80 percent of scientific data from publicly-funded research is lost within two decades

Dude, where's my data?

By Ananth Baliga

New research suggests that 80 percent of original scientific data obtained through publicly-funded research is lost within two decades of publication.

Researchers from the University of British Columbia evaluated 500 randomly selected papers with simple and similar types of data -- length measurements of plants and animals -- and tracked the availability of the data over time.


They chose this data because length measurements have been collected in exactly the same way for decades and made for easy comparisons. They found that odds of finding the original data for these papers fell by 17 percent every year after publication.

"I think nobody expects that you'd be able to get data from a fifty-year-old paper, but to find that almost all the data sets are gone at twenty years was a bit of a surprise," said Timothy Vines of the University of British Columbia.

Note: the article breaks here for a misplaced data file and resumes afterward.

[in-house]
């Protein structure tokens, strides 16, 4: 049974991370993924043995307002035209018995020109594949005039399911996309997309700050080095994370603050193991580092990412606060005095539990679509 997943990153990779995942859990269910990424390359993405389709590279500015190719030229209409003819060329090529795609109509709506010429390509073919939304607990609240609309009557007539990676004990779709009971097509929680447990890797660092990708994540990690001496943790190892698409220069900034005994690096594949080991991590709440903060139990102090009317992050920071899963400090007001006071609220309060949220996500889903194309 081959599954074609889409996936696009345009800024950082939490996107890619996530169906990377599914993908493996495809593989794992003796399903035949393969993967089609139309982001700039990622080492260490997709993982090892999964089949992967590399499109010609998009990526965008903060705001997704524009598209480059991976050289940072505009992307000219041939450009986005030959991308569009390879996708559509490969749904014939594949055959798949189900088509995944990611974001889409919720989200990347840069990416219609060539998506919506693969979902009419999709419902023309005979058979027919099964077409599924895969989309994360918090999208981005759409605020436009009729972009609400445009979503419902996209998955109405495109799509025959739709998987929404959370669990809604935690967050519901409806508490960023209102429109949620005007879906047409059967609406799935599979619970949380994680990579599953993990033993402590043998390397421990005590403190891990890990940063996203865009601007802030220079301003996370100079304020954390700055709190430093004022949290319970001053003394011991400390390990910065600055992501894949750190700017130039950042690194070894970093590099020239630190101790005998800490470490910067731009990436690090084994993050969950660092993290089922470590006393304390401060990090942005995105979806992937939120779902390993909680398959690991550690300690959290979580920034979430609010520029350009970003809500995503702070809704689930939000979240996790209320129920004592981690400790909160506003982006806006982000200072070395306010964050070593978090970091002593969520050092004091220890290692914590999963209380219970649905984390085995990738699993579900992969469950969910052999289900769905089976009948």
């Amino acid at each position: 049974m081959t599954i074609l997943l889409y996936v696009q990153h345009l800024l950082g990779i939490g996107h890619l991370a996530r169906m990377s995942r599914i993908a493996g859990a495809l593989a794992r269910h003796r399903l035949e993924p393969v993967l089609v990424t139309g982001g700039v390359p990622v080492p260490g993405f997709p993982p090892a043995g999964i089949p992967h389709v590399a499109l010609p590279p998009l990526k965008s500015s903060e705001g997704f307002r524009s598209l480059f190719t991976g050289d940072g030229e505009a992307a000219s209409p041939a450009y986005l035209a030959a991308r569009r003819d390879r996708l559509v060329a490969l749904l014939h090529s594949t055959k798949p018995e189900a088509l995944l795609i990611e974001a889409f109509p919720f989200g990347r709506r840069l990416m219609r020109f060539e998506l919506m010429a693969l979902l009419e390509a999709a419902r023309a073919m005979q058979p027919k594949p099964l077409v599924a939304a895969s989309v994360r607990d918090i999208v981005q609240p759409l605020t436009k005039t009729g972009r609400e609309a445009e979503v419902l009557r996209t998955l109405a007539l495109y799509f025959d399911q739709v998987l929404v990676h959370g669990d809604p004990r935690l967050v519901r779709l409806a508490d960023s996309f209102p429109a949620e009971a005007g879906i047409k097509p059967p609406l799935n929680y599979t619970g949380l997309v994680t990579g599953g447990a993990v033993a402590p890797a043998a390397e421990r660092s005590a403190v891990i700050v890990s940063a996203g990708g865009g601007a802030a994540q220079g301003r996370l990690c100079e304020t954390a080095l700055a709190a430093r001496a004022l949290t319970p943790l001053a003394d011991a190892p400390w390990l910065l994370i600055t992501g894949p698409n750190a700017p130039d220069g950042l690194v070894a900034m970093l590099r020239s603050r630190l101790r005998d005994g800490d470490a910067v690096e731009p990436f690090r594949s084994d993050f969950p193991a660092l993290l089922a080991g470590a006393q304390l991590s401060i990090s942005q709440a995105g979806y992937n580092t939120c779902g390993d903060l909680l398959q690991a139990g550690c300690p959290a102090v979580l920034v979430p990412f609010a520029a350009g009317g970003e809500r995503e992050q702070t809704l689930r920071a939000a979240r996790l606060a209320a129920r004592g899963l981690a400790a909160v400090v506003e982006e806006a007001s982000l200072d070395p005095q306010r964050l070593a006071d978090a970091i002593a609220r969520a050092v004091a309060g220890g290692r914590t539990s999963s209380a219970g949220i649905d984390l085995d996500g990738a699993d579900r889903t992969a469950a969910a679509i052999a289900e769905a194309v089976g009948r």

The alarming loss of scientific data was attributed to mundane factors like old email addresses and obsolete storage devices. The findings have been published in Current Biology.

"Publicly funded science generates an extraordinary amount of data each year. Much of these data are unique to a time and place, and are thus irreplaceable, and many other data sets are expensive to regenerate," Vine said.


"The current system of leaving data with authors means that almost all of it is lost over time. The data are thus unavailable for future researchers to check old results or use for entirely new purposes. Losing data is a waste of research funds, and it limits how we can do science."

The researchers propose that journals are the only party with the ability to ensure data isn't lost. Vine suggests journals require authors to upload their data to public archives as a condition of publication.

"Losing data is a waste of research funds and it limits how we can do science," says Vines. "Concerted action is needed to ensure it is saved for future research."

[University of British Columbia] [Current Biology]

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